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FCC: More CAF II Bidders Authorized for Rural Bucks

The FCC has authorized another $13 million-plus for rural broadband buildouts as it works to close the digital divide.

Related: FCC Approves Rural Broadband Funding in 16 States

That broadband subsidy money, from the Connect America Fund (CAF) Phase II auction, is going to 66 winning bidders whose applications for the money passed muster with the Wireline Competition Bureau, Rural Broadband Auctions Task Force and Office of Economics and Analytics.

The auction last year allocated $1.488 billion with a goal of reaching 700,000 unserved homes in the next 10 years.

The winning bidders must provide "at least one standalone voice plan and one service plan that provides broadband at the relevant performance tier and latency requirements at rates that are reasonably comparable to rates offered in urban areas. The locations must be in the eligible census blocks covered by the long-form applicant’s winning bids."

Service must be offered to 40% of locations in a state by year three, then 20% more each year through year six.

Related: FCC Approves Second Wave of Rural Broadband Funds

The bidders have 10 days to pony up a letter of credit covering the first year.

One of the 66, Hankins Information Technology, had already been authorized in the May 10 tranche of bidders, but sought a waiver of the deadline because of a death in the family and eventually filed its letter of credit.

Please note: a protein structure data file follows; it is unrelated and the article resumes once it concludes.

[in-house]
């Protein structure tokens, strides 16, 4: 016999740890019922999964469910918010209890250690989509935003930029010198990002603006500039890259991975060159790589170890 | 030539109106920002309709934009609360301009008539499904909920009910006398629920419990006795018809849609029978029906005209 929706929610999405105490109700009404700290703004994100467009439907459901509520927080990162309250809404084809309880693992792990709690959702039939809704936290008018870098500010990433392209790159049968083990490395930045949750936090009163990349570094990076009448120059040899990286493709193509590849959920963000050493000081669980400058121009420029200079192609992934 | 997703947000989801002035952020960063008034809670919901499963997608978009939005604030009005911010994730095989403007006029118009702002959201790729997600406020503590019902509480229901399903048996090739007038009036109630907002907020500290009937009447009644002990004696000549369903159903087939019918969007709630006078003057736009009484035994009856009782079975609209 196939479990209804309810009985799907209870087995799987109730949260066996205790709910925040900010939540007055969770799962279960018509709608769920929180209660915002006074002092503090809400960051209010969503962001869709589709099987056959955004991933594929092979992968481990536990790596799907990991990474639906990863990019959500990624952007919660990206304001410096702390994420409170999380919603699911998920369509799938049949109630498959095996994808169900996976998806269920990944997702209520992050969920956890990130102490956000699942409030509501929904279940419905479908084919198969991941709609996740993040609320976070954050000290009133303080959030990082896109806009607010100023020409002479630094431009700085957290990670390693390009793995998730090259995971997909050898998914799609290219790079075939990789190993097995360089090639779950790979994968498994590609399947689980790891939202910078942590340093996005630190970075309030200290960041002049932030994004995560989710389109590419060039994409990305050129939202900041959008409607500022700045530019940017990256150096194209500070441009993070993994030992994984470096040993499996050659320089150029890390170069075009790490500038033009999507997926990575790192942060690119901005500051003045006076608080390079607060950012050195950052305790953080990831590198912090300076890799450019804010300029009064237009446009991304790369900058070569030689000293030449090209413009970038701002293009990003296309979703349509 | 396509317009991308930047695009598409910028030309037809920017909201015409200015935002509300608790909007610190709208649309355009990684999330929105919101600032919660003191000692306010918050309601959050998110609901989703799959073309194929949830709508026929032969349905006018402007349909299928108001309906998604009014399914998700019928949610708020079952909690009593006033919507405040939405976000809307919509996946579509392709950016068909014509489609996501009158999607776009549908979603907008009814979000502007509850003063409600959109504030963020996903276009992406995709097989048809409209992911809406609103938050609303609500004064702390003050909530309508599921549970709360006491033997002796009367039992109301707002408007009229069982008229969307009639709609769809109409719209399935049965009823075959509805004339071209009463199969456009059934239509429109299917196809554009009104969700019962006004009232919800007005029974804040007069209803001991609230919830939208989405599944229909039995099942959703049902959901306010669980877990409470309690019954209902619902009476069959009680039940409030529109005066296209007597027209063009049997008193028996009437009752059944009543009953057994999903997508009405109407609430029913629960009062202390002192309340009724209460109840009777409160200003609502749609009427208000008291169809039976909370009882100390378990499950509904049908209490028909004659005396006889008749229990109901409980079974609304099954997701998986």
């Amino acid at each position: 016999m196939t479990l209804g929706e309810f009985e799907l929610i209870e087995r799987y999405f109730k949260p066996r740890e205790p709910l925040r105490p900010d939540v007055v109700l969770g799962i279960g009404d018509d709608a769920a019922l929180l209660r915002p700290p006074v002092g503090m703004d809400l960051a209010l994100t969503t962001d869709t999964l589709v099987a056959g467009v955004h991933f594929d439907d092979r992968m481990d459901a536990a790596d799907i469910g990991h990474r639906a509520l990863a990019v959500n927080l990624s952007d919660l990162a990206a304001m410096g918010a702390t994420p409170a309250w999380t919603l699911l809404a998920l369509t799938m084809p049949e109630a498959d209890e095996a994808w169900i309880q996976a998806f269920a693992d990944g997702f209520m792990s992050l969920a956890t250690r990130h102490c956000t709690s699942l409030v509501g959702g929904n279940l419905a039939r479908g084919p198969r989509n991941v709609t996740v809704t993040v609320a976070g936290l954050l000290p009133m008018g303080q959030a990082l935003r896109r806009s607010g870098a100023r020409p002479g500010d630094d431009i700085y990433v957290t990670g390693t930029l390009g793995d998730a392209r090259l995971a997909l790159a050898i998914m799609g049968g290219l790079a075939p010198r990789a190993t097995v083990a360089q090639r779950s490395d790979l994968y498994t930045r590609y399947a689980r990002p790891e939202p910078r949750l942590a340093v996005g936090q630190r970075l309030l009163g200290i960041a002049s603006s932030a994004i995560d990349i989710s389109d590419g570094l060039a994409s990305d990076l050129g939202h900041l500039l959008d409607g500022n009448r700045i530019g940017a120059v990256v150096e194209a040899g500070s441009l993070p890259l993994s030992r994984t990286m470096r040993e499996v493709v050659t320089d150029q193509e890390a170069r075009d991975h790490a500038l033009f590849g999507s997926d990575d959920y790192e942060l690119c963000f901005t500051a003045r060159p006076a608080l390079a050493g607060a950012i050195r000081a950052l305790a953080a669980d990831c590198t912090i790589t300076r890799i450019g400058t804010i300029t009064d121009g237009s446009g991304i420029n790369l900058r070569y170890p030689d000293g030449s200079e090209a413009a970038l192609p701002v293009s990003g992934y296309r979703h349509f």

The CAF II money is being allocated over 10 years to unserved areas in 45 states. The largest incumbent price cap carriers—AT&T, Verizon, CenturyLink—declined about $2 billion in Connect America Fund phase II (CAF II) support for building out broadband to high-cost, generally rural, areas, in 20 states, so the FCC opened that pot of money up to competitors, like cable broadband providers, via the auction. 

All that money is coming from the Universal Service fund for high-cost, mostly rural, areas for which there is no business case for building out broadband absent that subsidy. The FCC gave incumbent telcos the first shot back in 2015, though incumbents could jump back in as well, as some did--winning bidders included Verizon ($9,476,934 for 3,361 locations in seven states) and Frontier ($51,553 for 23 locations in one state), both former Bells.